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Documentation of Cryptobranchus alleganiensis alleganiensis (Eastern Hellbender) Predation on Nest-associate Stream Fishes
Corey G. Dunn

Northeastern Naturalist, Volume 23, Issue 3 (2016): N8–N11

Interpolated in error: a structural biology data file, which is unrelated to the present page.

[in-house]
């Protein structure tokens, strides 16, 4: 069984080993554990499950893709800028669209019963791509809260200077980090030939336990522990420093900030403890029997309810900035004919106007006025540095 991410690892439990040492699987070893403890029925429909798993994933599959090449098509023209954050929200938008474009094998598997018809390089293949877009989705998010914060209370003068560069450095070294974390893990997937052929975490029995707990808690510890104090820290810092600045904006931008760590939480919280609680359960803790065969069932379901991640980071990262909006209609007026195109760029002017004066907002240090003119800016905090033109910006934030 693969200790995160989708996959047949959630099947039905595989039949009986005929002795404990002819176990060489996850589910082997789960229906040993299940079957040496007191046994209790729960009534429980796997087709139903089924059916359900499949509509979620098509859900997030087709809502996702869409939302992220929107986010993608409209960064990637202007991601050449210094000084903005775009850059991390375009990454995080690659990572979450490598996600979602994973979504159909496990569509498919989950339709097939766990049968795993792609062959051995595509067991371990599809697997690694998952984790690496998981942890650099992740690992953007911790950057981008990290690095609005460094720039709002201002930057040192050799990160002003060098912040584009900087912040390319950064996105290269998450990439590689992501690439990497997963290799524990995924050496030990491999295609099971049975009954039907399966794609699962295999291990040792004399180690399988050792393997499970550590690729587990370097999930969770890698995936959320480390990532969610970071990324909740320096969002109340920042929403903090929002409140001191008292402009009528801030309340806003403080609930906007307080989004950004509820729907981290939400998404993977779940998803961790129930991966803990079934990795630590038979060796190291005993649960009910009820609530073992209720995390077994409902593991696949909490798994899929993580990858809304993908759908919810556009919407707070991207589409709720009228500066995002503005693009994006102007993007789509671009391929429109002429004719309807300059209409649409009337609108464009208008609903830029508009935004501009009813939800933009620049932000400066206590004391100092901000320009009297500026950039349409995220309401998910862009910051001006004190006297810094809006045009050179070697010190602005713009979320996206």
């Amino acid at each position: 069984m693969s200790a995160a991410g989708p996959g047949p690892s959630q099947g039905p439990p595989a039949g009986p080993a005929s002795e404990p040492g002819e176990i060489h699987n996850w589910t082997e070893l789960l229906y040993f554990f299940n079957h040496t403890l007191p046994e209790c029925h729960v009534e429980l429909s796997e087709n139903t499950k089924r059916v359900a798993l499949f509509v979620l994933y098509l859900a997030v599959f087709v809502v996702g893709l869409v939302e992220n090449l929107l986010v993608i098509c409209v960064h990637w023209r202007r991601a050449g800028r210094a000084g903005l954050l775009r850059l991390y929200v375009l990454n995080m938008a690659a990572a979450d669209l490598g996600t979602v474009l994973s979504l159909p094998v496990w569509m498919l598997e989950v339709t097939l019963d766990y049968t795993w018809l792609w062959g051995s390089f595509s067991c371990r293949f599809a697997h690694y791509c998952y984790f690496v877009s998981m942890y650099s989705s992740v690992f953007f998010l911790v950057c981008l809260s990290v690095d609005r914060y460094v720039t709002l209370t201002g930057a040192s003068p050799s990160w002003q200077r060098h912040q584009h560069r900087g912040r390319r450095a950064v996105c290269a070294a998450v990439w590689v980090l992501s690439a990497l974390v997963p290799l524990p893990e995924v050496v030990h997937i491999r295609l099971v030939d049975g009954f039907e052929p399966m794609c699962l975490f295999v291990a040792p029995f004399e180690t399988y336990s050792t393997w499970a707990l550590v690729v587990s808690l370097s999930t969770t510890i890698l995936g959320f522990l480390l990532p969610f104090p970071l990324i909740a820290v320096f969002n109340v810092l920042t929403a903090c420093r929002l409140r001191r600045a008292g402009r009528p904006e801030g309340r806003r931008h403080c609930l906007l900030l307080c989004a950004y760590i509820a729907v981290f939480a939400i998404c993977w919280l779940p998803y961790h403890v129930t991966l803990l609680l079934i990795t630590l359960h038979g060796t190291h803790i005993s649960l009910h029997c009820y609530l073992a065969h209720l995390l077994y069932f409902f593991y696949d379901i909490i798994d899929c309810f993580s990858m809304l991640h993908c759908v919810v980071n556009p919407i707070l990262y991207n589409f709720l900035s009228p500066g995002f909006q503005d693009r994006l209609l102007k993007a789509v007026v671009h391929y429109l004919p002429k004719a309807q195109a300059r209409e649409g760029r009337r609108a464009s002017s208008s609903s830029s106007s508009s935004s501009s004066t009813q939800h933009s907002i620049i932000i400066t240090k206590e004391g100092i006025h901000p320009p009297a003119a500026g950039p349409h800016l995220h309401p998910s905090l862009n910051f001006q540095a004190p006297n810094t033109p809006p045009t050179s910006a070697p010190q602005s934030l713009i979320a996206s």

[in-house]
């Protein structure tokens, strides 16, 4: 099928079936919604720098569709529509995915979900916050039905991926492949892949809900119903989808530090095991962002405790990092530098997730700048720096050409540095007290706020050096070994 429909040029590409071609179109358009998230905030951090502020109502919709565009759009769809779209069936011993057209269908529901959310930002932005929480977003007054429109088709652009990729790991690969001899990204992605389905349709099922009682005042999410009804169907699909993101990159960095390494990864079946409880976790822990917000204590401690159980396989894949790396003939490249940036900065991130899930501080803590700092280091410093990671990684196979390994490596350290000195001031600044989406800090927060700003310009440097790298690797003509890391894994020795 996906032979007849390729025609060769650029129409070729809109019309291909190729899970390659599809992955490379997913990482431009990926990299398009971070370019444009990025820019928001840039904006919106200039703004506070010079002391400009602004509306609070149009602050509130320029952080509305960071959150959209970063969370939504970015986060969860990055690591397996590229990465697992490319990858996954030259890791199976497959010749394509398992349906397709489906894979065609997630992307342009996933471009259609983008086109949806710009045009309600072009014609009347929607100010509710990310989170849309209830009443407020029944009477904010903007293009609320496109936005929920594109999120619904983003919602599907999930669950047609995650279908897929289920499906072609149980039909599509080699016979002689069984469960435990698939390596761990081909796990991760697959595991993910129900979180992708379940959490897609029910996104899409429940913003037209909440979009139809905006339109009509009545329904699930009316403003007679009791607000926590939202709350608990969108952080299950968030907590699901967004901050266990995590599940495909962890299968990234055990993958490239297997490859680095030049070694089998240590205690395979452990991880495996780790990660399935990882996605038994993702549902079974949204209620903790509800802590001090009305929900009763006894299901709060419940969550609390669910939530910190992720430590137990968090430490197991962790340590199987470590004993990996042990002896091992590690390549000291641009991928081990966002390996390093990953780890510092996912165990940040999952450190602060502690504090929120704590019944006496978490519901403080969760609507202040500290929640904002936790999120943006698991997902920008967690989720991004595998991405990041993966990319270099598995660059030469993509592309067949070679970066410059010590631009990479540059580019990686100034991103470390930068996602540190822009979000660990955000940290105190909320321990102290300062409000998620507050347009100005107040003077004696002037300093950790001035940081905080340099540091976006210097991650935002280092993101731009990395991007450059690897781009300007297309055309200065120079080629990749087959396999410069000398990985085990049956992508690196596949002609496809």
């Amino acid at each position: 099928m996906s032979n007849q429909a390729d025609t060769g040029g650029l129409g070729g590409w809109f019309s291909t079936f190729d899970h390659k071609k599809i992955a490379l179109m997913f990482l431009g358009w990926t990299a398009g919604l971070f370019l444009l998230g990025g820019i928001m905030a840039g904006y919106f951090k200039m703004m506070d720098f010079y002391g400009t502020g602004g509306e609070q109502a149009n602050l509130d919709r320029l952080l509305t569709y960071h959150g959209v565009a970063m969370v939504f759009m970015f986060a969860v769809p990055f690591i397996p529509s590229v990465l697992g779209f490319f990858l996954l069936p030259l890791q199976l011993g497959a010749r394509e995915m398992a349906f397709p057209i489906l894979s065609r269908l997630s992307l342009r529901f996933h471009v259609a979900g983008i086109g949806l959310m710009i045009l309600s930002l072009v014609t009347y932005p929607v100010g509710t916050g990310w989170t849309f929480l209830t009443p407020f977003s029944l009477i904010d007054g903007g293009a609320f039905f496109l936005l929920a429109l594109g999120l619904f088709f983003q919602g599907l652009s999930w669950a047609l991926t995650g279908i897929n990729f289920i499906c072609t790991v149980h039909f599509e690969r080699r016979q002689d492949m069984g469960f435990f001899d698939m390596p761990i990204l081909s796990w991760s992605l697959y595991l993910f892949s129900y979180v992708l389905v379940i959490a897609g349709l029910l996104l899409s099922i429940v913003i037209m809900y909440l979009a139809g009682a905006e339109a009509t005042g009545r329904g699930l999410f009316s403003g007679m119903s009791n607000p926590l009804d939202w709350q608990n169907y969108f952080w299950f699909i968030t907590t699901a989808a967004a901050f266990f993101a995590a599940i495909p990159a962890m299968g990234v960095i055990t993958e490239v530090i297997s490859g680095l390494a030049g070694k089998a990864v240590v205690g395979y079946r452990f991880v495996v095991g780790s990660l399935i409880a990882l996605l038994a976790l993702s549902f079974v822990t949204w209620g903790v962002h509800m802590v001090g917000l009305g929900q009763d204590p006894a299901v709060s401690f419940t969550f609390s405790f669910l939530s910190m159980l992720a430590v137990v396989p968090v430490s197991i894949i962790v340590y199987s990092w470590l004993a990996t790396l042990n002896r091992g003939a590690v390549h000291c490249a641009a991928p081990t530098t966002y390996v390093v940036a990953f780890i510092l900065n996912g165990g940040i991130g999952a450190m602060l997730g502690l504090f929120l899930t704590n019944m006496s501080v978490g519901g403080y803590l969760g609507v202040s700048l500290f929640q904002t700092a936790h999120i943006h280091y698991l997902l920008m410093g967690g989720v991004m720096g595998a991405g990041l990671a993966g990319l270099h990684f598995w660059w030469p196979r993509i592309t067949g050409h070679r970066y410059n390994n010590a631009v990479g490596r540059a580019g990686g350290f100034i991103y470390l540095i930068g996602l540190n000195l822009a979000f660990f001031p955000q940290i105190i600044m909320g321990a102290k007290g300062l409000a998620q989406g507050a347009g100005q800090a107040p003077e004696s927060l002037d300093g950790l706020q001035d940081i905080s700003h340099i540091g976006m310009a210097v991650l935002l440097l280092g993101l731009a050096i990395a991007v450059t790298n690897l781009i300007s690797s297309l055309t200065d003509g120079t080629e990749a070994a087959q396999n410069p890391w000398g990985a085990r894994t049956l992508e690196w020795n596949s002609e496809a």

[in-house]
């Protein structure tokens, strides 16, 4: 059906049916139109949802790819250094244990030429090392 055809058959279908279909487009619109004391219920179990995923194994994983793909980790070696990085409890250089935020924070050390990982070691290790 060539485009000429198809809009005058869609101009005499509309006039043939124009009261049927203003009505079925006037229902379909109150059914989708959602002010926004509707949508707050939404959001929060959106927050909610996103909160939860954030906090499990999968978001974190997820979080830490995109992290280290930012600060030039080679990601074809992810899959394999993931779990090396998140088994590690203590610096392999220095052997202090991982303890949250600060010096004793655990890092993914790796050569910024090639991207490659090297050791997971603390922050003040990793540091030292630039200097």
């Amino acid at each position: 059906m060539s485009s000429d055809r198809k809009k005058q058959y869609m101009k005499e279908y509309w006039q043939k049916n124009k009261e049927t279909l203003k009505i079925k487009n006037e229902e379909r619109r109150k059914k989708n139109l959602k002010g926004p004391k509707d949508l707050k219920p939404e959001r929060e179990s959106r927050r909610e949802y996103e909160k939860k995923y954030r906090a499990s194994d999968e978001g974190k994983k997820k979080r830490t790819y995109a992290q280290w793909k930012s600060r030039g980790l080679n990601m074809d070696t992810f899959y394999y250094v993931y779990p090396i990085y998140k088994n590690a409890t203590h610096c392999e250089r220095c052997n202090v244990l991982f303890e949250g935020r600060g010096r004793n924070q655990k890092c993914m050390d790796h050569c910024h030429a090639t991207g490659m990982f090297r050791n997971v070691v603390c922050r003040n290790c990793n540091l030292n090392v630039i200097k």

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2016 Northeastern Naturalist Notes Vol. 23, No. 3 N8 C.G. Dunn Documentation of Cryptobranchus alleganiensis alleganiensis (Eastern Hellbender) Predation on Nest-associate Stream Fishes Corey G. Dunn* Abstract - The covert habits of Cryptobranchus alleganiensis alleganiensis (Eastern Hellbender) make direct field observations of their behavior difficult. Here I provide the first video documentation of in situ predation by a hellbender on a spawning aggregation of stream fishes. Both targeting fish and diurnal activity are behaviors rarely documented among hellbenders. The present observation, however, supports previously described patterns of elevated diurnal activity in late spring hypothesized to be associated with increased foraging-activity to meet higher energy-demands. The observation demonstrates that Eastern Hellbenders will modify behavior to exploit stream fishes when prey are easily captured. Introduction. Cryptobranchus alleganiensis (Daudin) (Hellbender) is a charismatic representative of North America’s rich temperate freshwater fauna with 2 recognized subspecies: C. a. alleganiensis (Daudin) (Eastern Hellbender) and C. a. bishopi (Grobman) (Ozark Hellbender). This fully aquatic species typically inhabits structurally complex stream areas, which makes direct study of behavior difficult. Knowledge of the biology of Hellbenders is increasingly critical due to their distribution-wide decline leading to both state and federal conservation listings (Burgmeier et al. 2011, Foster et al. 2009, Quinn et al. 2013, Unger et al. 2013, Wheeler et al. 2003). The ecology of Hellbenders complicates direct study in the wild. Field observations of Hellbenders indicate that individuals are highly nocturnal and prefer to seek cover under large rocks during the day (Hillis and Bellis 1971, Humphries and Pauley 2000, Smith 1907). Similarly, Noeske and Nickerson (1979) observed peak activity by captive Hellbenders 2.5 h after sunset and a lesser peak associated with sunrise. However, Hellbenders are known to have heightened overall activity from late spring through early fall (Ball 2001, Bishop 1941, Burgmeier et al. 2011, Smith 1907). Further, elevated diurnal activity in late spring may be associated with greater feeding activity by females due to increased energy demands in preparation for the mating season in late summer and early fall (Ball 2001, Humphries 2007, Humphries and Pauley 2000). Dietary studies of Hellbenders are limited to analyses of stomach contents from euthanized individuals. These studies have usually found that crayfish are the dominant food in Hellbender diets (Netting 1929, Peterson et al. 1989, Smith 1907), and crayfish abundance has even been correlated with the distribution of Eastern Hellbenders in West Virginia (Keitzer et al. 2013). Hellbenders also consume fish, non-crayfish macroinvertebrates, Hellbender eggs, and trash (Bishop 1941, Peterson et al. 1989, Smith 1907, Swanson 1948). Peterson et al. (1989) found that fish were the second-most prevalent food item within Eastern Hellbender stomach contents. Fish were present in the stomachs of 20% of the 108 Eastern Hellbenders that Peterson et al. (1989) sampled, comprising 13% of the annual dietary biomass. Previously identified fishes within the stomach contents of Hellbenders include Cottus spp. (sculpin), Oncorhynchus mykiss (Walbaum) (Rainbow Trout), Campostoma anomalum (Rafinesque) (Central Stoneroller), and lamprey (family Petromyzontidae; *Department of Fisheries and Wildlife Sciences, University of Missouri, 302 Anheuser-Busch Natural Resources Building, Columbia, MO 65211; cgd7n7@mizzou.edu. Manuscript Editor: Peter Ducey Notes of the Northeastern Naturalist, Issue 23/3, 2016 N9 2016 Northeastern Naturalist Notes Vol. 23, No. 3 C.G. Dunn Nickerson et al. 1983, Peterson et al. 1989). However, active predation of fish by Hellbenders has never been directly documented in the wild. The goal of this paper is to report documentation of an Eastern Hellbender targeting, capturing, and consuming individuals within an aggregation of fishes spawning on the nest (mound) of Nocomis platyrhynchus (Lachner and Jenkins) (Bigmouth Chub). Several fish species, principally those in the genus Nocomis, are ecosystem engineers that create nests by redistributing sediment (gravel and pebble) into unembedded mounds of substrate (Balon 1975). Several other fish species, hereafter referred to as nest-associate fishes, use chub mounds from mid-spring through early summer as spawning habitat; therefore, chubs likely influence the population dynamics and assemblage structure of nest-associate fishes through the creation of critical habitat (Johnston 1999, Peoples et al. 2011). Although limited in scope, my novel observation expands upon the known activity and feeding behavior of Eastern Hellbenders and may provide further support for the importance of Nocomis chubs to stream-community dynamics. Observations. I made my observation in a river located in southeastern West Virginia on 3 June 201l at 1330 h while conducting underwater surveys for an imperiled stream-fish. The 4th-order river has a moderate gradient and predominately drains land within a national forest. The river has a semi-confined channel (mean width = ~15 m), with alternating sequences of shallow run and riffle channel-units. The chub mound at the observation point consisted of unembedded pebble–cobble substrate within a run that was ~0.4 m deep in moderate flow. At the time of the observation, water clarity was high (1.22 NTU) and the stream temperature was 17.7 °C. I documented predation by an Eastern Hellbender in 4 short video-clips totaling 10:36 min that I recorded 1.5 m away from the nest with a Sanyo Xacti WH1 underwater camcorder. I observed the Eastern Hellbender for ~20 min, but the duration of the behavior lasted beyond the observational period. Both the Eastern Hellbender and the spawning aggregation of fishes had dispersed by 1900 h when I revisited the site. The spawning aggregation consisted of dozens of individual fish representing the following 5 species of minnows (family Cyprinidae), listed in decreasing abundance: Chrosomus oreas (Cope) (Mountain Redbelly Dace), Notropis micropteryx (Cope) (Highland Shiner), Central Stoneroller, Clinostomus funduloides (Girard) (Rosyside Dace), and Bigmouth Chub. Over the course of the observation period, an adult Eastern Hellbender positioned itself directly in the middle of the nest mound (Fig. 1) and stayed still until an individual fish came Figure 1. Left: an adult Cryptobranchus alleganiensis alleganiensis (Eastern Hellbender) surrounded by stream fishes associated with the nest of Nocomis platyrhynchus (Bigmouth Chub). Right: still frame from video of an Eastern Hellbender capturing Chrosomus oreas (Mountain Redbelly Dace). 2016 Northeastern Naturalist Notes Vol. 23, No. 3 N10 C.G. Dunn within striking distance, which corroborates observations of feeding behavior by captive Hellbenders (Smith 1907). The Eastern Hellbender initially attempted several unsuccessful strikes until it finally captured 2 Mountain Redbelly Dace on separate strikes (Fig. 1; see Supplemental File 1, available online at https://www.eaglehill.us/NENAonline/suppl-files/ n23-3-N1456-Dunn-s1, and for BioOne subscribers, at http://dx.doi.org/10.1656/N1456. s1). In total, the Eastern Hellbender attempted 19 strikes and captured 2 individuals. Discussion. This is the first documentation of feeding behavior by Eastern Hellbenders in the field, and it complements results from existing lab studies of Hellbender activity and feeding habits. Unfortunately, there is insufficient data available on the Eastern Hellbender diet to confirm or refute whether they frequently target nest-associate fishes in late spring. In the most comprehensive examination of diet contents of Eastern Hellbenders (total = 108 Eastern Hellbenders, May–June = 14 Eastern Hellbenders), Peterson et al. (1989) did not observe an increase in nest-associate fishes or fish biomass during late spring in Missouri despite the presence of Nocomis chubs in both regions. It is unclear if diurnal activity, specifically daytime feeding, is a common behavior of Eastern Hellbenders during certain periods. The present observation corroborates the results of Humphries and Pauley (2000), who observed an overall increase in female activity by Eastern Hellbenders from May–June in a West Virginia stream. Similarly, Humphries (2007) documented a positive relationship between stream temperature and heightened diurnal activity by Eastern Hellbenders from May–September in North Carolina. However, with the exception of the highly active members of the North Carolina population, Humphries (2007) noted only 2 daytime observations of Eastern Hellbenders despite 300 person-hrs of survey time in Georgia and West Virginia streams. Similarly, this was my only observation of an Eastern Hellbender during 6 d of snorkeling in the vicinity during spring and summer. I noticed particularly heightened spawning activity by nest-associate fishes on the day of the observation, and it is possible that the benefit of greater prey susceptibility outweighed potential risks of exposure for the Eastern Hellbender. Other observations of daytime feeding behavior, specifically targeting nest-associate fishes, would help clarify if the observed behavior was specific to this individual Eastern Hellbender or an approach generally used by this species under favorable conditions. Finally, mound-building fishes (e.g., Nocomis chubs) are increasingly viewed as important contributors to the overall freshwater community (Peoples et al. 2011). The present observation demonstrates that in addition to providing clean spawning substrate, moundbuilding chubs can potentially influence community interactions including predator–prey dynamics, and may facilitate the availability of an exploitable food source for high-level predators in freshwater ecosystems. Acknowledgments. I thank Cathy Bodinof Jachowski and 2 anonymous referees for offering suggestions to improve this note. Additionally, without my adviser, Dr. Paul Angermeier, I would not have had opportunities for discoveries such as this. 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